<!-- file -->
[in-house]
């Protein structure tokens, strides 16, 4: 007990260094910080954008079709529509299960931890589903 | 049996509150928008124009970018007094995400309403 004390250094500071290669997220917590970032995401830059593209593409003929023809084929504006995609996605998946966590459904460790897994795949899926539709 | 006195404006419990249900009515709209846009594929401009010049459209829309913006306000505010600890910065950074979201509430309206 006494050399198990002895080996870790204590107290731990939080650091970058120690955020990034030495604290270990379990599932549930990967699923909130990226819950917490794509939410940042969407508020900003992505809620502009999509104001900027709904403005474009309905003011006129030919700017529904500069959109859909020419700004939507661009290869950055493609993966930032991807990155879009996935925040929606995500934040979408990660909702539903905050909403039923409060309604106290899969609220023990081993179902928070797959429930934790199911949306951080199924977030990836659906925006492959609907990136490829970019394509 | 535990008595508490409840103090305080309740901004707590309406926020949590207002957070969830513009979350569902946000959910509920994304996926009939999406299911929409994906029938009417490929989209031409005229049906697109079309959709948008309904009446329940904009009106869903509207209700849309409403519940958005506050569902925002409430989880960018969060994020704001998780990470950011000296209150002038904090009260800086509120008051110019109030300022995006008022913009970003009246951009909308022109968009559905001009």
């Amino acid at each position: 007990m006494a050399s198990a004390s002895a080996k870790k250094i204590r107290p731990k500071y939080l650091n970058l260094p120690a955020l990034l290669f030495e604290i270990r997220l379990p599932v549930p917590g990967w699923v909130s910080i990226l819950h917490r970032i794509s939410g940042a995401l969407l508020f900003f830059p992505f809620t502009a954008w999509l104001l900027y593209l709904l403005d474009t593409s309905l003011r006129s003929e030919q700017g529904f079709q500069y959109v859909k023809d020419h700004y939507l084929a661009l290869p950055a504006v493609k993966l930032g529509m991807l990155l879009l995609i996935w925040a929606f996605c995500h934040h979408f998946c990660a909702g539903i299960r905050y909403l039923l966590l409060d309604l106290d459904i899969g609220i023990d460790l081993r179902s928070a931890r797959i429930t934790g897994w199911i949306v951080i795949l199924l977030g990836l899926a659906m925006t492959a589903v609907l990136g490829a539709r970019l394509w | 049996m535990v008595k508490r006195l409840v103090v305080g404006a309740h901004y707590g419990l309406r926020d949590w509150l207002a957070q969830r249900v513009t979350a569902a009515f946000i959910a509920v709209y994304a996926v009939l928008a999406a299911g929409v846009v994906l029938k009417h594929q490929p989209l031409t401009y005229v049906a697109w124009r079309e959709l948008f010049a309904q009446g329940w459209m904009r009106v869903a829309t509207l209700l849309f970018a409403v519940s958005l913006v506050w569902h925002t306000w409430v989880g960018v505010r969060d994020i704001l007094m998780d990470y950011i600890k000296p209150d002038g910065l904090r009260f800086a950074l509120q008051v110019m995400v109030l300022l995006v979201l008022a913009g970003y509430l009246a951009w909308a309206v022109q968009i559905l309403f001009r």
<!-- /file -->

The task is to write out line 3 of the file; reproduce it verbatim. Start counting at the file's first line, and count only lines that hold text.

């Amino acid at each position: 007990m006494a050399s198990a004390s002895a080996k870790k250094i204590r107290p731990k500071y939080l650091n970058l260094p120690a955020l990034l290669f030495e604290i270990r997220l379990p599932v549930p917590g990967w699923v909130s910080i990226l819950h917490r970032i794509s939410g940042a995401l969407l508020f900003f830059p992505f809620t502009a954008w999509l104001l900027y593209l709904l403005d474009t593409s309905l003011r006129s003929e030919q700017g529904f079709q500069y959109v859909k023809d020419h700004y939507l084929a661009l290869p950055a504006v493609k993966l930032g529509m991807l990155l879009l995609i996935w925040a929606f996605c995500h934040h979408f998946c990660a909702g539903i299960r905050y909403l039923l966590l409060d309604l106290d459904i899969g609220i023990d460790l081993r179902s928070a931890r797959i429930t934790g897994w199911i949306v951080i795949l199924l977030g990836l899926a659906m925006t492959a589903v609907l990136g490829a539709r970019l394509w | 049996m535990v008595k508490r006195l409840v103090v305080g404006a309740h901004y707590g419990l309406r926020d949590w509150l207002a957070q969830r249900v513009t979350a569902a009515f946000i959910a509920v709209y994304a996926v009939l928008a999406a299911g929409v846009v994906l029938k009417h594929q490929p989209l031409t401009y005229v049906a697109w124009r079309e959709l948008f010049a309904q009446g329940w459209m904009r009106v869903a829309t509207l209700l849309f970018a409403v519940s958005l913006v506050w569902h925002t306000w409430v989880g960018v505010r969060d994020i704001l007094m998780d990470y950011i600890k000296p209150d002038g910065l904090r009260f800086a950074l509120q008051v110019m995400v109030l300022l995006v979201l008022a913009g970003y509430l009246a951009w909308a309206v022109q968009i559905l309403f001009r």